Choose Your Own Supreme Court Justice
Out of our Top 20, whom do you like best?
Updated Wednesday, May 6, 2009, at 1:17 PM
Like Obama, Madigan has a background in community organizing. She also taught young women in South Africa during apartheid.
Harold Koh, 54, was the dean of Yale Law School until March, when he stepped down after being tapped to serve as Hillary Clinton's chief legal adviser at the State Department, a position for which he has yet to be confirmed. He is a star human rights litigator who forced the federal courts to grant rights to Haitian refugees held at Guantanamo Bay in the mid-1990s, though the Supreme Court eventually backed the government's policy of returning the refugees to Haiti without asylum hearings. From 1998 to 2001, Koh served as President Bill Clinton's assistant secretary of state for human rights.
Before joining the faculty at Yale, in the 1980s Koh practiced law at Covington & Burling and worked in the Reagan Justice Department, in the Office of Legal Counsel. He clerked on the Supreme Court for Justice Harry Blackmun. His family came to the United States in the 1950s, when Koh's father was South Korea's minister to the United States, and chose to stay here after South Korea's 1961 coup.
As a pre-eminent scholar of international law, Koh is a leading proponent of the notion that the United States can learn from the laws and judicial precedents of other countries. He has written and spoken about the role of "transnational jurisprudence"—a body of law that spans different countries and international courts—and has shown that since the founding, the decisions of foreign courts have influenced the development of American law. The far right attacked Koh's views on international law after Obama tapped him for the State Department legal post, even though they largely match the positions taken by a majority of the Supreme Court in cases like Roper v. Simmons, which abolished the death penalty for defendants who commit crimes as juveniles. In a friend-of-the-court brief filed in that case, Koh attached the juvenile death penalty for clashing with American interests. We've weighed in about the Koh bashing on Slate here and here. If appointed, Koh would become the first Asian-American to sit on the Supreme Court. (Disclosure: Emily Bazelon is a fellow at Yale Law School.)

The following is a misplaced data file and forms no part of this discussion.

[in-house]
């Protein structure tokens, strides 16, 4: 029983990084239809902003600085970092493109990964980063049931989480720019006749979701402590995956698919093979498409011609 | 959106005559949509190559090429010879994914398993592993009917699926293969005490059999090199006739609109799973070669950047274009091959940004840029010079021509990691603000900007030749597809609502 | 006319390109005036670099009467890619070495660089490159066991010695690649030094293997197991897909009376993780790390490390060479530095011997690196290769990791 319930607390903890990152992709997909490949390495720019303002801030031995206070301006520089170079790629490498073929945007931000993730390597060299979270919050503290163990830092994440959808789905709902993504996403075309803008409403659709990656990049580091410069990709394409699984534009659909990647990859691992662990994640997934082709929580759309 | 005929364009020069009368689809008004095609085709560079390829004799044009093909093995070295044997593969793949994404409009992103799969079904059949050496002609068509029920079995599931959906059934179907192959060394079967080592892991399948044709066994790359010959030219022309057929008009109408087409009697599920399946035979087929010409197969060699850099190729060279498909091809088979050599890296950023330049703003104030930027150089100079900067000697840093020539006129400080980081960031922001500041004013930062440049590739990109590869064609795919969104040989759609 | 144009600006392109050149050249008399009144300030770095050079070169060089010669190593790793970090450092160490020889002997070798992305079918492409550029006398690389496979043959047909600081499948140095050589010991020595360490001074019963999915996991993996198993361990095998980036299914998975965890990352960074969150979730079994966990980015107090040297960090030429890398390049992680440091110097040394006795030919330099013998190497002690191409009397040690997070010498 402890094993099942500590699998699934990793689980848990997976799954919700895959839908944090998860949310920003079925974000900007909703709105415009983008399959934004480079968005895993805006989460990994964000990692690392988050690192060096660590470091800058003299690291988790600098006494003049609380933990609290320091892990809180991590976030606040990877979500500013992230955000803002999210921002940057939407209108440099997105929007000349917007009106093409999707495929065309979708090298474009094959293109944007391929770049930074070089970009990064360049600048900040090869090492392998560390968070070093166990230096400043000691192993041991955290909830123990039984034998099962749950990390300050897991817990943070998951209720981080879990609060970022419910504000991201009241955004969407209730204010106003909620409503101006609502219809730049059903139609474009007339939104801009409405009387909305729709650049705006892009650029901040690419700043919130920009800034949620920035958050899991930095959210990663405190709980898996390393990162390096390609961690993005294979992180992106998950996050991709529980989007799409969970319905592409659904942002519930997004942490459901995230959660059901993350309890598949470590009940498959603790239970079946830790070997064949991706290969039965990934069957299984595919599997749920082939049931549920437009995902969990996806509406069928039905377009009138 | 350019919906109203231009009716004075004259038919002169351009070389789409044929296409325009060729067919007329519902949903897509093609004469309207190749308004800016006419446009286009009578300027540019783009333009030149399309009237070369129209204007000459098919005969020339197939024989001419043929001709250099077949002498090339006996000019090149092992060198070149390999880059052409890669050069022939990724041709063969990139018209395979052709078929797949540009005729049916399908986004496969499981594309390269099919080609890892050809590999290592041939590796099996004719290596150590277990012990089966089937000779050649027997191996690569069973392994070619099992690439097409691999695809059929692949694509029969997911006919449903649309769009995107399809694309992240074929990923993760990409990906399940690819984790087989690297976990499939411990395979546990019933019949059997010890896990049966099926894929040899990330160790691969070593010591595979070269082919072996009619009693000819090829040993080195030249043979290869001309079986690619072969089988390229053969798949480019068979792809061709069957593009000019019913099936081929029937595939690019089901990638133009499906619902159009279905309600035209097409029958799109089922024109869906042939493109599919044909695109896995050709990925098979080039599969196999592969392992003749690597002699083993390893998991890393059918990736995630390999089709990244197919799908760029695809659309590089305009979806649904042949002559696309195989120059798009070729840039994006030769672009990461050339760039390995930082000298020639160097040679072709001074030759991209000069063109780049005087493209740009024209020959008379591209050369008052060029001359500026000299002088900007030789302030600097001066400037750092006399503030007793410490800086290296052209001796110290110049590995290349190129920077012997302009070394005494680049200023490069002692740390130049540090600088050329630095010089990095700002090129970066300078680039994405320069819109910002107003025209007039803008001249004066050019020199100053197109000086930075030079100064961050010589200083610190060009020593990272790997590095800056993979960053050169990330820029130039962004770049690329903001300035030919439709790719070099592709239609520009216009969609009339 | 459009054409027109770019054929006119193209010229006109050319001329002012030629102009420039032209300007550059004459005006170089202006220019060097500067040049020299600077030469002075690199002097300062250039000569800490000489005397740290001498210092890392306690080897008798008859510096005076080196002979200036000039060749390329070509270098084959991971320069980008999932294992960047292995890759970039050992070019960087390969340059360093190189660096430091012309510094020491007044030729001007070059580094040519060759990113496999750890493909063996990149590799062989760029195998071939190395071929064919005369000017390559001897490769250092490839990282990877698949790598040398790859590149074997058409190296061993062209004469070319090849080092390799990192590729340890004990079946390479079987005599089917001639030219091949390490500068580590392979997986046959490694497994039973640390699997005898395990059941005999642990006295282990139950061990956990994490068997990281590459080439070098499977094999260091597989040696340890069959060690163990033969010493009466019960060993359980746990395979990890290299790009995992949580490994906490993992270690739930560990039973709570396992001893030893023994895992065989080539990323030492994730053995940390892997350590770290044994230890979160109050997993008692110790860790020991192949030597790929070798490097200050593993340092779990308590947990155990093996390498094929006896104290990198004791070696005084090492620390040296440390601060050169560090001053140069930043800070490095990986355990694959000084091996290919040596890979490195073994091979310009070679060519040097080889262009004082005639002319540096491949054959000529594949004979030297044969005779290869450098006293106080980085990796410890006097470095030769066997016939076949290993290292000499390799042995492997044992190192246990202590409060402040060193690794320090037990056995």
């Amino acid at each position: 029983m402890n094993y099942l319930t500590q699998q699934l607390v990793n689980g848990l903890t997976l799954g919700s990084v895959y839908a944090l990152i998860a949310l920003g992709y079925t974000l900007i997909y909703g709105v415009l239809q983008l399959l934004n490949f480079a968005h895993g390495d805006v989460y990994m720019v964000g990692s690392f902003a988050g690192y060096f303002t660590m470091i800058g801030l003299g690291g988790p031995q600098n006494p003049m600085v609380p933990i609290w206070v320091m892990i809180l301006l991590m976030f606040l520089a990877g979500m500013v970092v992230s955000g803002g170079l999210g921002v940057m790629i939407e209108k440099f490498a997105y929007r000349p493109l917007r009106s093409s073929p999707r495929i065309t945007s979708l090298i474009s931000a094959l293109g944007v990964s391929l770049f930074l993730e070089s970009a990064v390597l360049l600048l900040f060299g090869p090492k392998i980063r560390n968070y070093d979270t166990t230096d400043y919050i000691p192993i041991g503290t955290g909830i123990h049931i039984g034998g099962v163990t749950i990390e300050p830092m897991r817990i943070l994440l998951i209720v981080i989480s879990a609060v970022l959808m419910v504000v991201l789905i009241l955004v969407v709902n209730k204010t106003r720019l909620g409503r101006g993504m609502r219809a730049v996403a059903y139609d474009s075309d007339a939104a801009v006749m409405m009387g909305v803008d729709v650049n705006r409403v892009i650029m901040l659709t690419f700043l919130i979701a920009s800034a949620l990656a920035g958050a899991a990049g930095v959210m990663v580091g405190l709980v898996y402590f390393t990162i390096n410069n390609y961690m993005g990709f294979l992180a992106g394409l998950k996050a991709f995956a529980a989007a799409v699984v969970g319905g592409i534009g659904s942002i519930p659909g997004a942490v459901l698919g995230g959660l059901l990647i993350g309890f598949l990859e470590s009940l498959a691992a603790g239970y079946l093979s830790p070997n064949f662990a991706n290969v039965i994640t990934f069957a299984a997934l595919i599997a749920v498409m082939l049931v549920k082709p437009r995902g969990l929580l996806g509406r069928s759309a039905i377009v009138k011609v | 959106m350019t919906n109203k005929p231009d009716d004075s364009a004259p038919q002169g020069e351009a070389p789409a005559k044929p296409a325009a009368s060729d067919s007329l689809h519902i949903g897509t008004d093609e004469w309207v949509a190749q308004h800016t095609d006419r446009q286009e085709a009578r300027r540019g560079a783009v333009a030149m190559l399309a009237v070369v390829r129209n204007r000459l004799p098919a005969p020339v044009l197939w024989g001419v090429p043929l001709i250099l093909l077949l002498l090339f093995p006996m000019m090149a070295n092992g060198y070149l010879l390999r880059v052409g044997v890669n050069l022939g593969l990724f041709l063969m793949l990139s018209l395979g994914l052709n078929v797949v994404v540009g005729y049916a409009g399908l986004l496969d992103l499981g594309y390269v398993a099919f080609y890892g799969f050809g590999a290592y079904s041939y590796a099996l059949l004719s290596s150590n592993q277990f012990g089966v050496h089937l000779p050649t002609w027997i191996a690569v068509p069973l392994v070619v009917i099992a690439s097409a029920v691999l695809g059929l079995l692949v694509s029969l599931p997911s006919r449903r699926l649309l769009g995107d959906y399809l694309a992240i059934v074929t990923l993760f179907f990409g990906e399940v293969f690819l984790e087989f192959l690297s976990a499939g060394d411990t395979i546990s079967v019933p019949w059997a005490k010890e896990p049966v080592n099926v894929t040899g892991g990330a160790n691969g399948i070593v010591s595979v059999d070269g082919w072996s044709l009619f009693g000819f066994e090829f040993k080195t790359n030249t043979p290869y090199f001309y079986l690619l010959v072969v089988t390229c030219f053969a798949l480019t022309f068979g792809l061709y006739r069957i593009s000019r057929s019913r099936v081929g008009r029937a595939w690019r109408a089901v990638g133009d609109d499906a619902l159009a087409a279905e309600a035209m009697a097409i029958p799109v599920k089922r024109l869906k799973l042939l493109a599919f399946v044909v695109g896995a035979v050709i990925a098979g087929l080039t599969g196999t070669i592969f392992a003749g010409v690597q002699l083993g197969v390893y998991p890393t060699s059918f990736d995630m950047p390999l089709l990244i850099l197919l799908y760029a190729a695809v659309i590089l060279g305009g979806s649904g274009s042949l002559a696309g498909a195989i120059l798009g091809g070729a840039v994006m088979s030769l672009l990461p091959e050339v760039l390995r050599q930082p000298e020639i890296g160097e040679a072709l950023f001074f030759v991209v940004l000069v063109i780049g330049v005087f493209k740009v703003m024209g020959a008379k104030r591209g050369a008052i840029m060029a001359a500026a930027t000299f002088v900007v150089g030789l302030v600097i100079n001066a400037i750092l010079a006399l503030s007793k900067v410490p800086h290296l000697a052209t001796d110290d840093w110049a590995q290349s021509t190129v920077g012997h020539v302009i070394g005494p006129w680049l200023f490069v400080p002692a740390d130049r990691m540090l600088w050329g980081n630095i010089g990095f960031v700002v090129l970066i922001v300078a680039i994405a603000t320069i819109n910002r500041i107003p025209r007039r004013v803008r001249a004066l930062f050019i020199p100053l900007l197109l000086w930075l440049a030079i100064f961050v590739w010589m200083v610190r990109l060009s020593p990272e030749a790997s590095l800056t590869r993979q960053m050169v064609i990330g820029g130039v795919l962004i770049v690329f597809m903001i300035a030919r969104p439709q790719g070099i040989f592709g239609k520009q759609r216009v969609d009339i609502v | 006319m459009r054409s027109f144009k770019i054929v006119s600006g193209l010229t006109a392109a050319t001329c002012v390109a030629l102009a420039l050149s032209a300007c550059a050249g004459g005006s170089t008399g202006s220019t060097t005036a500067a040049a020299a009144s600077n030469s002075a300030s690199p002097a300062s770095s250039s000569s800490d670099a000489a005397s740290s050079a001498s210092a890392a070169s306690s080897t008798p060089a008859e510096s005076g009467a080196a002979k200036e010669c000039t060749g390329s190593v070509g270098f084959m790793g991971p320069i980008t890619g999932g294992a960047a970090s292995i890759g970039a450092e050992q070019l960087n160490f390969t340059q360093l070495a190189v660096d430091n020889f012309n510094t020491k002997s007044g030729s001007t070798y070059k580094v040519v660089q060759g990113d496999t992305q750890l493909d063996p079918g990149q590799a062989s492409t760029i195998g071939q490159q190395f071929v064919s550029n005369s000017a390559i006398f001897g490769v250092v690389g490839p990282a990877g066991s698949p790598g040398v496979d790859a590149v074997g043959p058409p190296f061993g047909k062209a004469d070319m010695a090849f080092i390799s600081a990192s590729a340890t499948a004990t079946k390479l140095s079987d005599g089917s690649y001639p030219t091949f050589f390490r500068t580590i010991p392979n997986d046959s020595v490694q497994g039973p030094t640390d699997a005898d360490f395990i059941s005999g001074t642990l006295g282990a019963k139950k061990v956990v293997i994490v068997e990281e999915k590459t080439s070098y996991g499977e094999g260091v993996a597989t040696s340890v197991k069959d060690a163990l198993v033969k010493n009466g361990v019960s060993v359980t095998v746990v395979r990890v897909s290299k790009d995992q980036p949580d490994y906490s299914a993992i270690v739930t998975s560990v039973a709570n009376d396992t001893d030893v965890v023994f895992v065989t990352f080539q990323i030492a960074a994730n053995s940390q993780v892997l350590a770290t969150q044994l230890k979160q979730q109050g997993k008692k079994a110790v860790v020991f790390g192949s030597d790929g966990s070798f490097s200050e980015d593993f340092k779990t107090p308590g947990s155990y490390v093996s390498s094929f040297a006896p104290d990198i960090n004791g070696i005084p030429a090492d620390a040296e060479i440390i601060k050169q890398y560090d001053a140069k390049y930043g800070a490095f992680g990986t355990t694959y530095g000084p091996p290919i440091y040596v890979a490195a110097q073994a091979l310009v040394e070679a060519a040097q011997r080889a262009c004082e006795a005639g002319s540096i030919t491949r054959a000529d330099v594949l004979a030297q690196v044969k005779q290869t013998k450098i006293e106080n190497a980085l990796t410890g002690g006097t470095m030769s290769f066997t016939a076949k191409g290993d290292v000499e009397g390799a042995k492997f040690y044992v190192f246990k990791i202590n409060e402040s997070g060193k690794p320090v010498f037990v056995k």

Leigh Ingalls Saufley, 54,is the chief justice of the Maine Supreme Judicial Court and the first woman and youngest member of the court ever to be appointed chief justice. A graduate of the University of Maine-Orono and the University of Maine School of Law, Saufley logged 10 years of service in the state's Attorney General Office. As chief justice, Saufley has spearheaded efforts to bring mental health courts to Maine, giving offenders the option of accepting mental health treatment in lieu of going to jail. She also supported a Maine law that would restrict how much information the public receives about a jury, if a judge deems the information should be kept secret.
Notable cases: In 2007, she voted to approve a state statute requiring drivers involved in fatal car crashes to submit to blood tests for alcohol and other drugs, finding the privacy interests of drivers did not outweigh the state's need to determine whether they were using alcohol or other drugs prior to fatal crashes. In 1999, she voted with a unanimous court to dismiss a sexual abuse suit against the Jehovah's Witnesses, because to hold the church responsible would require delving into matters of redemption and forgiveness, ''an inquiry that would require secular investigation of matters that are almost entirely ecclesiastical in nature.'' In 1999, she also authored an opinion finding voucher funding of religious schools unconstitutional. If the president really wants a Supreme Court justice who is female, as an outsider with a dollop of David Souter's New England pragmatism, Saufley is an interesting choice.
Myron Thompson, 62, is a district judge in Alabama. President Carter chose him in 1980 at the age of 33 in an effort to put a black judge on Alabama's federal trial court. Thompson's opinions on voting rights and on who has standing to bring lawsuits are regularly invoked by other courts. He's also the judge who was undaunted by Alabama Chief Justice Roy Moore when Moore insisted on displaying a massive granite Ten Commandments monument in the courthouse. Thompson ruled that effort a violation of the constitutionally required separation between church and state. The religious right called for Thompson's impeachment, but the 11th Circuit repeatedly upheld his rulings. Like the stone monument, Moore was finally removed from Alabama's court.
Emily Bazelon is a Slate senior editor and writes about law, family, and kids. Her forthcoming book, Sticks and Stones: Defeating the Culture of Bullying and Rediscovering the Power of Empathy and Character. Find her at firstname.lastname@example.org or on Facebook or Twitter.
Dahlia Lithwick writes about the courts and the law for Slate.
Chris Wilson is a Slate contributor.